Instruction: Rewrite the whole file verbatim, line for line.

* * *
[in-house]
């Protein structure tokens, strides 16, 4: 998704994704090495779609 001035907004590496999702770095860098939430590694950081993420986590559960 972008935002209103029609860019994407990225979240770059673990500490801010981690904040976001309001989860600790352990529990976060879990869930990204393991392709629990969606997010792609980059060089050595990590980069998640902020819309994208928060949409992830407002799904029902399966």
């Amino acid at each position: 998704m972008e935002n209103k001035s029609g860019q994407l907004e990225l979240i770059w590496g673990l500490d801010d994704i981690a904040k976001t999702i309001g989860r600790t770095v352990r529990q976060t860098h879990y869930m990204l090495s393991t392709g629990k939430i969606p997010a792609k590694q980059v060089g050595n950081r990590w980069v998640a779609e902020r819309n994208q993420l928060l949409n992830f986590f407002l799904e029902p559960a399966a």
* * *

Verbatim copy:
[in-house]
């Protein structure tokens, strides 16, 4: 998704994704090495779609 001035907004590496999702770095860098939430590694950081993420986590559960 972008935002209103029609860019994407990225979240770059673990500490801010981690904040976001309001989860600790352990529990976060879990869930990204393991392709629990969606997010792609980059060089050595990590980069998640902020819309994208928060949409992830407002799904029902399966």
């Amino acid at each position: 998704m972008e935002n209103k001035s029609g860019q994407l907004e990225l979240i770059w590496g673990l500490d801010d994704i981690a904040k976001t999702i309001g989860r600790t770095v352990r529990q976060t860098h879990y869930m990204l090495s393991t392709g629990k939430i969606p997010a792609k590694q980059v060089g050595n950081r990590w980069v998640a779609e902020r819309n994208q993420l928060l949409n992830f986590f407002l799904e029902p559960a399966a």